Houghton Mifflin, 2103
Steven Arntson had me from the get-go with The Wrap-Up List, which begins as follows,
Some people die from heart attacks, and some from falling off ladders. Some are killed in car accidents. Some drown. Some, like my grandfather Gonzalo, die in war.
But some people don't die - they depart.
When sixteen-year old Gabriela is selected for departure, she receives a letter from her Death, informing her that she has seven days to wrap things up.
All Deaths are extremely tall, skinny, and greyish-silver. They live in a place called the Silver Side and only cross over into the ordinary world when they're scheduled for a departure. The earth's atmosphere is thick and buoyant to Deaths, which makes it always look like they're walking underwater. At departure time, they grasp hands with the person who is departing, and that person is transformed into a Death as well.
The particular Death that contacts Gabriela is Hercule, and her friend, Iris (who is sort of a Death afficionado) helps her do some research to try to determine his Noble Weakness. Determining a Death's Noble Weakness is the only way to get a pardon once you've been sentenced to depart.
Meanwhile, Gabriela is preparing her wrap-up list: the things she would like to accomplish, with her Death's help, before she departs. In her case, this consists of first kisses - for herself and her three closest friends.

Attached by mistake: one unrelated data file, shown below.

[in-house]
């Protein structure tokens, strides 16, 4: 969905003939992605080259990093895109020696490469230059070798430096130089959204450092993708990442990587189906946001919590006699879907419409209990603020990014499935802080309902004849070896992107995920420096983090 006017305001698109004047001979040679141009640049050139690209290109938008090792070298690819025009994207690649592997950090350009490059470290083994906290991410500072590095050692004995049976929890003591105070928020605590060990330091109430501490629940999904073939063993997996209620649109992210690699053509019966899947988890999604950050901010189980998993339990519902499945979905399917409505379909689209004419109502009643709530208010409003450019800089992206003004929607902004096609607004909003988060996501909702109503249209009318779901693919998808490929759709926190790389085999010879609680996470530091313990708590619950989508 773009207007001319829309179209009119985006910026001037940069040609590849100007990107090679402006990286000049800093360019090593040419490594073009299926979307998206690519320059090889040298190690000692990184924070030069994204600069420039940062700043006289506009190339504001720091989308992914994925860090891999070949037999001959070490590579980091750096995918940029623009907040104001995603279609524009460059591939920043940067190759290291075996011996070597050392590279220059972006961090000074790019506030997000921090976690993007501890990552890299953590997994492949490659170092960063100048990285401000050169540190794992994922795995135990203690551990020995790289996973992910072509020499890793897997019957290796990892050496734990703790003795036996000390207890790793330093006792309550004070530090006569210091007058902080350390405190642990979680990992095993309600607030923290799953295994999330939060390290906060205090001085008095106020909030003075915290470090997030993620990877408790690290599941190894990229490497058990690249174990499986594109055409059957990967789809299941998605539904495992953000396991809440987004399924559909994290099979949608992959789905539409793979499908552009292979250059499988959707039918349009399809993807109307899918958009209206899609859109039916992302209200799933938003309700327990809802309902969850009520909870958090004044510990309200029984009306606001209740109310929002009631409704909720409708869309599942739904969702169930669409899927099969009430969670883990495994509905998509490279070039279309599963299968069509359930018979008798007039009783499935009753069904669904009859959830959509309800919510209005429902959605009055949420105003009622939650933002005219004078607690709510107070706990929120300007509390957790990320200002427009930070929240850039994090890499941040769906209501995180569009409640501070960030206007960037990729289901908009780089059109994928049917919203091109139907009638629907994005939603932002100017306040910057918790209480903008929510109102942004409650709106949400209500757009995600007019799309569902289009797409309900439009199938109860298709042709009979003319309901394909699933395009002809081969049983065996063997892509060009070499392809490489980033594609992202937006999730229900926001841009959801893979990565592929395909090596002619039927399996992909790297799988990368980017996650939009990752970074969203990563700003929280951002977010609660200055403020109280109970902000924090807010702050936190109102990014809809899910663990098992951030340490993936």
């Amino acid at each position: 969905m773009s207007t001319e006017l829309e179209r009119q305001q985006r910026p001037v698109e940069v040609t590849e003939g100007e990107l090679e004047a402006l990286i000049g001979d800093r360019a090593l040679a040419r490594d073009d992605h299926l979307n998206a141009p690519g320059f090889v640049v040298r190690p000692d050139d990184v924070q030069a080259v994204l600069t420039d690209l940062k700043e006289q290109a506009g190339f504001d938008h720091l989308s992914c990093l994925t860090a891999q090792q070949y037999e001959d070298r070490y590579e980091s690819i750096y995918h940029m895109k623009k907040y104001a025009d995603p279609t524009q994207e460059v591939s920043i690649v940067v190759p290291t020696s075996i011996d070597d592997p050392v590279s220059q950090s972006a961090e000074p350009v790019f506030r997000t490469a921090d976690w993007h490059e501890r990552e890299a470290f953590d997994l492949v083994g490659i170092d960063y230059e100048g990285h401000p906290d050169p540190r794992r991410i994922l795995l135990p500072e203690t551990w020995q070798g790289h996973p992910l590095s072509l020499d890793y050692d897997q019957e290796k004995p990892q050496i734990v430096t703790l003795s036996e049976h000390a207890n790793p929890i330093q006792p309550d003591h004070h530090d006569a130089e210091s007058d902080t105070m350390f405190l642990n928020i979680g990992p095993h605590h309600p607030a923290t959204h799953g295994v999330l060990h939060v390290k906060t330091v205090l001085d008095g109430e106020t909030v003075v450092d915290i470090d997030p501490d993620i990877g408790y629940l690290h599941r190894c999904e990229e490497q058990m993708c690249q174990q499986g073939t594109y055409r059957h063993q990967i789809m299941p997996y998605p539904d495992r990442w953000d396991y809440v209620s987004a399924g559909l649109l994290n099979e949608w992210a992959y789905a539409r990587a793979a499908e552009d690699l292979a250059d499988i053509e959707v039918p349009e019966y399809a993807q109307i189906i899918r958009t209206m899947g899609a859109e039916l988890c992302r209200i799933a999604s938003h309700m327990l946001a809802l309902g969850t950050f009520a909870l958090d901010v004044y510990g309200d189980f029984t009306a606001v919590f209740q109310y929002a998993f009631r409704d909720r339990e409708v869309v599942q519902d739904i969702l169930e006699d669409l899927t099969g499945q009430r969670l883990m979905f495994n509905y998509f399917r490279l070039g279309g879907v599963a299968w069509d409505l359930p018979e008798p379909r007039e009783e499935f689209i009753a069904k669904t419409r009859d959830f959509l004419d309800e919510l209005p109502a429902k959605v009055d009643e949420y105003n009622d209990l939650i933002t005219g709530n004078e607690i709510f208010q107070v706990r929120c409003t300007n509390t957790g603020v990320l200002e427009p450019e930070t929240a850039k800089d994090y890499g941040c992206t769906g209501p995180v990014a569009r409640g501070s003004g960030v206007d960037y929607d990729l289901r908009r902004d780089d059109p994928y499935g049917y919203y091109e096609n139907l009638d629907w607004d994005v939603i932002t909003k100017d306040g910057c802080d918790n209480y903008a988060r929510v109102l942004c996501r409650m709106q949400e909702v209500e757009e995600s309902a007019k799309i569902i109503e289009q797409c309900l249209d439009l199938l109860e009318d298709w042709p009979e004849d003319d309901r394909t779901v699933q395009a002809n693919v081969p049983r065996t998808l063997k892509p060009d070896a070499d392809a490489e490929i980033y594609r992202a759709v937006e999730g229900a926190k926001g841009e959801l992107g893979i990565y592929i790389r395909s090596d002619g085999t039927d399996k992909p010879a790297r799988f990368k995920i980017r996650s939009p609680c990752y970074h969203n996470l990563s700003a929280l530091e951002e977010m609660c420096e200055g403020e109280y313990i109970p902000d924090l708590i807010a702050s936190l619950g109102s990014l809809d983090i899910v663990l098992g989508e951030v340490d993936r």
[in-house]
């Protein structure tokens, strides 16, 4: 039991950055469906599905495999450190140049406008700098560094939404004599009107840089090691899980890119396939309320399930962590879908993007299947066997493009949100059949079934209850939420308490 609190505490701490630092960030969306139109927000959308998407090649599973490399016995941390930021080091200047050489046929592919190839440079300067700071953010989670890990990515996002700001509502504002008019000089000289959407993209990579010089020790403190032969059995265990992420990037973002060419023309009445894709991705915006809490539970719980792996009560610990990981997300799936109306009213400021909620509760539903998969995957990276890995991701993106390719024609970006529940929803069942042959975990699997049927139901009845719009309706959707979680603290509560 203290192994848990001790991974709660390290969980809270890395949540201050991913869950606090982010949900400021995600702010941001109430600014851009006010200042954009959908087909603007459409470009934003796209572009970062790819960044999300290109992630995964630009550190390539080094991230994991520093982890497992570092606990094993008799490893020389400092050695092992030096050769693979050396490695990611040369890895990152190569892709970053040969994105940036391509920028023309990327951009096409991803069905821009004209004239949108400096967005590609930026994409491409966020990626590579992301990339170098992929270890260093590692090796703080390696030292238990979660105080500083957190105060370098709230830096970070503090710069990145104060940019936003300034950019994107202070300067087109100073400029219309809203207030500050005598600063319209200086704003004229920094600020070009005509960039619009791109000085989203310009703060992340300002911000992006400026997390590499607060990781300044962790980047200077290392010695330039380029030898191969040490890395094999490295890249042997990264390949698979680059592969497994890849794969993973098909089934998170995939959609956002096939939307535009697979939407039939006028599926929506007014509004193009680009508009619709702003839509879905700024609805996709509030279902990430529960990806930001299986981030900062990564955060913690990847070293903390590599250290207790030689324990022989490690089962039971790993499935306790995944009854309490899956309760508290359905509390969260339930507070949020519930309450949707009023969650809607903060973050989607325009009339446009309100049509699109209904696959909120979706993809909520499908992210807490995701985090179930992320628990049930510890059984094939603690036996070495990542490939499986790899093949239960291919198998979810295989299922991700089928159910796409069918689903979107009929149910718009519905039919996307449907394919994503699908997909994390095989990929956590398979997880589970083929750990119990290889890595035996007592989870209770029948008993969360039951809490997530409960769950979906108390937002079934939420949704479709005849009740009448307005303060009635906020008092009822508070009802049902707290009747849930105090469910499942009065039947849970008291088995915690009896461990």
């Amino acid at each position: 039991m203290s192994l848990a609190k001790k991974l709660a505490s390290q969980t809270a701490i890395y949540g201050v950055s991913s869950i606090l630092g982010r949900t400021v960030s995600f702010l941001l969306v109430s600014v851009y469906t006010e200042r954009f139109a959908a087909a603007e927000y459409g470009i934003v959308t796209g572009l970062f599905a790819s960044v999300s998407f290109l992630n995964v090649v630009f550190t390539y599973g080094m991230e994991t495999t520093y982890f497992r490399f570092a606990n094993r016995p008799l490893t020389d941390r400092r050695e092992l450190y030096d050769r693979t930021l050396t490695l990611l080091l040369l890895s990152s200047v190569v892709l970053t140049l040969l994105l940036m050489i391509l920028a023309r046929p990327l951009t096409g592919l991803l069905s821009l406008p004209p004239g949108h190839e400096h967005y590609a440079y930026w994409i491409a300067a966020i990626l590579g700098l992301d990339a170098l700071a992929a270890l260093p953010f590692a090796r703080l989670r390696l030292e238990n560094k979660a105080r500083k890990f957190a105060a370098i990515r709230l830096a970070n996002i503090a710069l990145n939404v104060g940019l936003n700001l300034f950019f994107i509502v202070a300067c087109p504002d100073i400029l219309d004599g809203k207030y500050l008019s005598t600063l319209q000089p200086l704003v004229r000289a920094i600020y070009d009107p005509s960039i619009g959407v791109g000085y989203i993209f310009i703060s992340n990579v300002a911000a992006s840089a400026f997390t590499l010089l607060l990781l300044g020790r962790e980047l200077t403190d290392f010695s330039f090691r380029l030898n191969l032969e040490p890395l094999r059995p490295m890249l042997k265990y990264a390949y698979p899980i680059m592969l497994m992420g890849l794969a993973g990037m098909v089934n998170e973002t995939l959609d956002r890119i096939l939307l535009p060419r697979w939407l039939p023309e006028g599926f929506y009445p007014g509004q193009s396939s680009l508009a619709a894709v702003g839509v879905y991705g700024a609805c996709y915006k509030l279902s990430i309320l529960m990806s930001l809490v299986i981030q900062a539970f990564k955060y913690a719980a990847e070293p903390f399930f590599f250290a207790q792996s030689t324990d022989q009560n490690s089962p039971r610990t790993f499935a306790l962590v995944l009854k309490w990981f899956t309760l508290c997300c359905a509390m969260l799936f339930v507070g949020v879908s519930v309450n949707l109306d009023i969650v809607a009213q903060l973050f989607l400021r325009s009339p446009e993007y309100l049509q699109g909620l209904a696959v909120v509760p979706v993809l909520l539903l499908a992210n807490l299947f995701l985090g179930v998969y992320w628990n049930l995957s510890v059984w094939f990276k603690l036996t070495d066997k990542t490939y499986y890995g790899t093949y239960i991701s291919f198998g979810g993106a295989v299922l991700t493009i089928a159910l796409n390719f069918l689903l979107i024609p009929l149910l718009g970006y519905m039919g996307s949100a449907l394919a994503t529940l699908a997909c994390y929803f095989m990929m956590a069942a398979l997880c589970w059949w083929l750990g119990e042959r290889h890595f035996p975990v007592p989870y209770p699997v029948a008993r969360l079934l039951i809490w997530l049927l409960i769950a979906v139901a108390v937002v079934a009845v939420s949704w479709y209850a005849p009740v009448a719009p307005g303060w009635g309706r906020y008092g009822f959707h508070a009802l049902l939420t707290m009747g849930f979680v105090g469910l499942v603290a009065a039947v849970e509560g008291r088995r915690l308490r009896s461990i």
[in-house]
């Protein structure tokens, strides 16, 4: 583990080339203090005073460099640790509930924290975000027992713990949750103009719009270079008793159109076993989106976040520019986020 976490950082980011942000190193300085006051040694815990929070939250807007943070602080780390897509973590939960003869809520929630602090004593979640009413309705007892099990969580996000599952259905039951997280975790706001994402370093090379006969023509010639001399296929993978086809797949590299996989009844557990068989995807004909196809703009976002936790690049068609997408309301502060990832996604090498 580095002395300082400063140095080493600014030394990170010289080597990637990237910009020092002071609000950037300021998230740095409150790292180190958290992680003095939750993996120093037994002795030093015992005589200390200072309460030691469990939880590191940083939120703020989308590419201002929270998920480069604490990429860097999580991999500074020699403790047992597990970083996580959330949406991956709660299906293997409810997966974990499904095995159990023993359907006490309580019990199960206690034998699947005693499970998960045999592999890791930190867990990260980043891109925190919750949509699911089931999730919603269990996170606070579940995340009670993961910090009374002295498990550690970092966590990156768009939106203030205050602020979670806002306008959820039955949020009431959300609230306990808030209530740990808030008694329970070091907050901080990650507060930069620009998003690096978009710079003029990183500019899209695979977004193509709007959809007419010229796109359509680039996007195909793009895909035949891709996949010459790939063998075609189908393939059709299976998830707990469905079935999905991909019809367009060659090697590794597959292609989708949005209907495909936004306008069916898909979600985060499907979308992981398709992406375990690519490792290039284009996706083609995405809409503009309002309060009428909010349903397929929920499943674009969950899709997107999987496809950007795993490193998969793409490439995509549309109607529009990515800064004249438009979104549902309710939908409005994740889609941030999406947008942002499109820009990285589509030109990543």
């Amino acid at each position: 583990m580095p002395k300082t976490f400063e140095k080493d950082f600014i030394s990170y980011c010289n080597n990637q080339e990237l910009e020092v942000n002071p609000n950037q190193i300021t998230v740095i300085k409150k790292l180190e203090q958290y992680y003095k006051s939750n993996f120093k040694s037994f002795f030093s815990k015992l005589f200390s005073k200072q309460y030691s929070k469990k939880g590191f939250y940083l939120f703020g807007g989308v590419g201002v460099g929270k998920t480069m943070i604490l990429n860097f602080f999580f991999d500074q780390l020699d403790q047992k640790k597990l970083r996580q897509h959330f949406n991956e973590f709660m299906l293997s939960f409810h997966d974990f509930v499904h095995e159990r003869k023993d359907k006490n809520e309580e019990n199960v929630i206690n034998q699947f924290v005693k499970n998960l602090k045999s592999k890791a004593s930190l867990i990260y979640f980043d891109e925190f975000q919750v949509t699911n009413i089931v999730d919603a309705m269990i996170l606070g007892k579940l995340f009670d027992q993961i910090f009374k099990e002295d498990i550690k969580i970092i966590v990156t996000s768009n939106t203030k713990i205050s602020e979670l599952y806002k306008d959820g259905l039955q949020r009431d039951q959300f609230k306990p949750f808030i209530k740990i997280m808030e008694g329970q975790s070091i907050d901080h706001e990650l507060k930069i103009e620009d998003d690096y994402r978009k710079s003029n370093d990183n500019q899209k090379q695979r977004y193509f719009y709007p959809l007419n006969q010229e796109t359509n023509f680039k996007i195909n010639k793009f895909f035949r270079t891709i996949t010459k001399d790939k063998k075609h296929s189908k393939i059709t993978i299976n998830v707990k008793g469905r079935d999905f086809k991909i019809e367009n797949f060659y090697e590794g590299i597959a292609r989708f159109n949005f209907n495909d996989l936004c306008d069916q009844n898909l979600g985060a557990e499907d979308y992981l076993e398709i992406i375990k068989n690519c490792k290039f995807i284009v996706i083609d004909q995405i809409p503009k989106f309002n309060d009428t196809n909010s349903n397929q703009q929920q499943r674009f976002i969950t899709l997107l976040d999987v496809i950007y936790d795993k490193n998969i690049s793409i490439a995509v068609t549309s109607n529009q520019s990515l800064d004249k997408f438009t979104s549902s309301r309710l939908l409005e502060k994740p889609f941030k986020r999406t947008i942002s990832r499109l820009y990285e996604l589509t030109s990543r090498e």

With this kind of premise, you could hardly go wrong, but Arntson adds additional depth to the story by introducing several compelling subplots that blend very naturally with the primary narrative:
When Gabreila learns that one of her friends is a lesbian, she begins to question some of her family's strongly held Catholic beliefs (without denying the significance of religion in her life).
When Gabriela's friend Raahi is drafted, he wishes he could trade places with Sylvester (Gabriela's crush) who wants to volunteer for military service in spite of the fact that his father lost his own leg in the war.
And when Gabriela's mother's wealthy white parents attend her departure party, her Mexican-American father causes a scene in response to their disavowal of their daughter when she married him.
The exploration of these social issues emerges naturally as a result of real teenagers living in the real world and trying to come to terms with its difficult truths and contradictions. The supernatural component of the story doesn't seem at all incongruous with this grounding in reality.
The Wrap-Up List is suspenseful and compelling and the ending is surprising and wholly satisfying. It will not only appeal to teenagers as recreational reading, but will get them thinking as well.
Steven Arntson lives in Seattle, where he divides his time between writing stories and playing music. He is also the author of The Wikkeling, and a graduate of the Iowa Writers' Workshop. More information about Steven can be found at his website: www.stevenarntson.com.
Renée Vaillancourt McGrath has worked at Montana Public Radio as a program host since 2002. Her background is in librarianship and she currently works as a freelance editor, blogger, and website developer. Check out more of her book reviews at reneesreads.com.